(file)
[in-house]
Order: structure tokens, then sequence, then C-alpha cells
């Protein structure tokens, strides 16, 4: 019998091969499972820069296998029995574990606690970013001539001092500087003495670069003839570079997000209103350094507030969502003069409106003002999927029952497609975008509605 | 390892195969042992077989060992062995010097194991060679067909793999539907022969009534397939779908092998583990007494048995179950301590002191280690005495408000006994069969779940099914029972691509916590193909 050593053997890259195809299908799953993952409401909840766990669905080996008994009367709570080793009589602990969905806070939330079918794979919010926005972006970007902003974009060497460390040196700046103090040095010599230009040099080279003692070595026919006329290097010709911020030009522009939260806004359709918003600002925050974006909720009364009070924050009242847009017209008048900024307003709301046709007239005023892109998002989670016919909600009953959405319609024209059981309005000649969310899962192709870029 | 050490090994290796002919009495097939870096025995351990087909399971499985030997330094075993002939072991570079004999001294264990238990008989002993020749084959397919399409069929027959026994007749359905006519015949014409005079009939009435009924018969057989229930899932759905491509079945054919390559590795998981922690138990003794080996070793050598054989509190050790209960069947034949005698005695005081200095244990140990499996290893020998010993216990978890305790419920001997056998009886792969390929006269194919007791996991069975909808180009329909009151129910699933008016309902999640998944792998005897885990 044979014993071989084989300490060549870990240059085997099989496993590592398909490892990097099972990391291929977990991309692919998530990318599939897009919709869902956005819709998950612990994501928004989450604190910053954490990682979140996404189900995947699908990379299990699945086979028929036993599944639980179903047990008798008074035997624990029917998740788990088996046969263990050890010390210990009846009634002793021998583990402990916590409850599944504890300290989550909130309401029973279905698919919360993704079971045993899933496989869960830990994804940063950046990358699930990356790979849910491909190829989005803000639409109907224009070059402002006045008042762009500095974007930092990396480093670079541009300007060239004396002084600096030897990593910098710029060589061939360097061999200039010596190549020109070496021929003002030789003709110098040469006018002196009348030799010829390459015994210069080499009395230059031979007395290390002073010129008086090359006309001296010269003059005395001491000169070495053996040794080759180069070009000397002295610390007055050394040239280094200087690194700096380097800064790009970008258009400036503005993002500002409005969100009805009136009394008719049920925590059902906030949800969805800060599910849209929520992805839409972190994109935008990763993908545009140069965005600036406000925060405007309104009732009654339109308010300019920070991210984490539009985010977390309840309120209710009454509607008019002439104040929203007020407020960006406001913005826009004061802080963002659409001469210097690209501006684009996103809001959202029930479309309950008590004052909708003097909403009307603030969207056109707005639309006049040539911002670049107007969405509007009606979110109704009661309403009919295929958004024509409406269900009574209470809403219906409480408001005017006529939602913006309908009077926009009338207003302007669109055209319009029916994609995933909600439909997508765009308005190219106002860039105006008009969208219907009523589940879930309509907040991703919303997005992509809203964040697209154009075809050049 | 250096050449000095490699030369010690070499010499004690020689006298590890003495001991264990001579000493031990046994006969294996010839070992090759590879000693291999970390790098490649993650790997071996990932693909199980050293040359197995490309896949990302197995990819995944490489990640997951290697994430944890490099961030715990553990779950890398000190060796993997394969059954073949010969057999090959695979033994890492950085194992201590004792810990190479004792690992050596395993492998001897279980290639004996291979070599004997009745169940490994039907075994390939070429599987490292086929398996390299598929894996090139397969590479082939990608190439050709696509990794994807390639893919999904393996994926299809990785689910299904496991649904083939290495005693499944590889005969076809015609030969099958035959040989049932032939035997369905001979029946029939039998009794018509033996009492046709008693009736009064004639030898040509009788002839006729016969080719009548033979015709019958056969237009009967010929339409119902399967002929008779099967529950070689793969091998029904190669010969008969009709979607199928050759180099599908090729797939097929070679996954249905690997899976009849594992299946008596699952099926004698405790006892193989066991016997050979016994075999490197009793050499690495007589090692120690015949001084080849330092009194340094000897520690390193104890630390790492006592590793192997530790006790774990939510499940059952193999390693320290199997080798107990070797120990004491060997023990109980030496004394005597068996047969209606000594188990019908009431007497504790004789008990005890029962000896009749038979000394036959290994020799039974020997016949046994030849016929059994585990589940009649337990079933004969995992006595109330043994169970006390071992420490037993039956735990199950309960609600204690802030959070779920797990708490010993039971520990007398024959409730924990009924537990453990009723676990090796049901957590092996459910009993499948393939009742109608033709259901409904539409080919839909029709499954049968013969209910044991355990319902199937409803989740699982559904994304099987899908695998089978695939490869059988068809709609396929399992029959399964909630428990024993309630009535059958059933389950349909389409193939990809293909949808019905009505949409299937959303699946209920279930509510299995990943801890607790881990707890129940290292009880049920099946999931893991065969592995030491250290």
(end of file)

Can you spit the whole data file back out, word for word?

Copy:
[in-house]
Order: structure tokens, then sequence, then C-alpha cells
């Protein structure tokens, strides 16, 4: 019998091969499972820069296998029995574990606690970013001539001092500087003495670069003839570079997000209103350094507030969502003069409106003002999927029952497609975008509605 | 390892195969042992077989060992062995010097194991060679067909793999539907022969009534397939779908092998583990007494048995179950301590002191280690005495408000006994069969779940099914029972691509916590193909 050593053997890259195809299908799953993952409401909840766990669905080996008994009367709570080793009589602990969905806070939330079918794979919010926005972006970007902003974009060497460390040196700046103090040095010599230009040099080279003692070595026919006329290097010709911020030009522009939260806004359709918003600002925050974006909720009364009070924050009242847009017209008048900024307003709301046709007239005023892109998002989670016919909600009953959405319609024209059981309005000649969310899962192709870029 | 050490090994290796002919009495097939870096025995351990087909399971499985030997330094075993002939072991570079004999001294264990238990008989002993020749084959397919399409069929027959026994007749359905006519015949014409005079009939009435009924018969057989229930899932759905491509079945054919390559590795998981922690138990003794080996070793050598054989509190050790209960069947034949005698005695005081200095244990140990499996290893020998010993216990978890305790419920001997056998009886792969390929006269194919007791996991069975909808180009329909009151129910699933008016309902999640998944792998005897885990 044979014993071989084989300490060549870990240059085997099989496993590592398909490892990097099972990391291929977990991309692919998530990318599939897009919709869902956005819709998950612990994501928004989450604190910053954490990682979140996404189900995947699908990379299990699945086979028929036993599944639980179903047990008798008074035997624990029917998740788990088996046969263990050890010390210990009846009634002793021998583990402990916590409850599944504890300290989550909130309401029973279905698919919360993704079971045993899933496989869960830990994804940063950046990358699930990356790979849910491909190829989005803000639409109907224009070059402002006045008042762009500095974007930092990396480093670079541009300007060239004396002084600096030897990593910098710029060589061939360097061999200039010596190549020109070496021929003002030789003709110098040469006018002196009348030799010829390459015994210069080499009395230059031979007395290390002073010129008086090359006309001296010269003059005395001491000169070495053996040794080759180069070009000397002295610390007055050394040239280094200087690194700096380097800064790009970008258009400036503005993002500002409005969100009805009136009394008719049920925590059902906030949800969805800060599910849209929520992805839409972190994109935008990763993908545009140069965005600036406000925060405007309104009732009654339109308010300019920070991210984490539009985010977390309840309120209710009454509607008019002439104040929203007020407020960006406001913005826009004061802080963002659409001469210097690209501006684009996103809001959202029930479309309950008590004052909708003097909403009307603030969207056109707005639309006049040539911002670049107007969405509007009606979110109704009661309403009919295929958004024509409406269900009574209470809403219906409480408001005017006529939602913006309908009077926009009338207003302007669109055209319009029916994609995933909600439909997508765009308005190219106002860039105006008009969208219907009523589940879930309509907040991703919303997005992509809203964040697209154009075809050049 | 250096050449000095490699030369010690070499010499004690020689006298590890003495001991264990001579000493031990046994006969294996010839070992090759590879000693291999970390790098490649993650790997071996990932693909199980050293040359197995490309896949990302197995990819995944490489990640997951290697994430944890490099961030715990553990779950890398000190060796993997394969059954073949010969057999090959695979033994890492950085194992201590004792810990190479004792690992050596395993492998001897279980290639004996291979070599004997009745169940490994039907075994390939070429599987490292086929398996390299598929894996090139397969590479082939990608190439050709696509990794994807390639893919999904393996994926299809990785689910299904496991649904083939290495005693499944590889005969076809015609030969099958035959040989049932032939035997369905001979029946029939039998009794018509033996009492046709008693009736009064004639030898040509009788002839006729016969080719009548033979015709019958056969237009009967010929339409119902399967002929008779099967529950070689793969091998029904190669010969008969009709979607199928050759180099599908090729797939097929070679996954249905690997899976009849594992299946008596699952099926004698405790006892193989066991016997050979016994075999490197009793050499690495007589090692120690015949001084080849330092009194340094000897520690390193104890630390790492006592590793192997530790006790774990939510499940059952193999390693320290199997080798107990070797120990004491060997023990109980030496004394005597068996047969209606000594188990019908009431007497504790004789008990005890029962000896009749038979000394036959290994020799039974020997016949046994030849016929059994585990589940009649337990079933004969995992006595109330043994169970006390071992420490037993039956735990199950309960609600204690802030959070779920797990708490010993039971520990007398024959409730924990009924537990453990009723676990090796049901957590092996459910009993499948393939009742109608033709259901409904539409080919839909029709499954049968013969209910044991355990319902199937409803989740699982559904994304099987899908695998089978695939490869059988068809709609396929399992029959399964909630428990024993309630009535059958059933389950349909389409193939990809293909949808019905009505949409299937959303699946209920279930509510299995990943801890607790881990707890129940290292009880049920099946999931893991065969592995030491250290």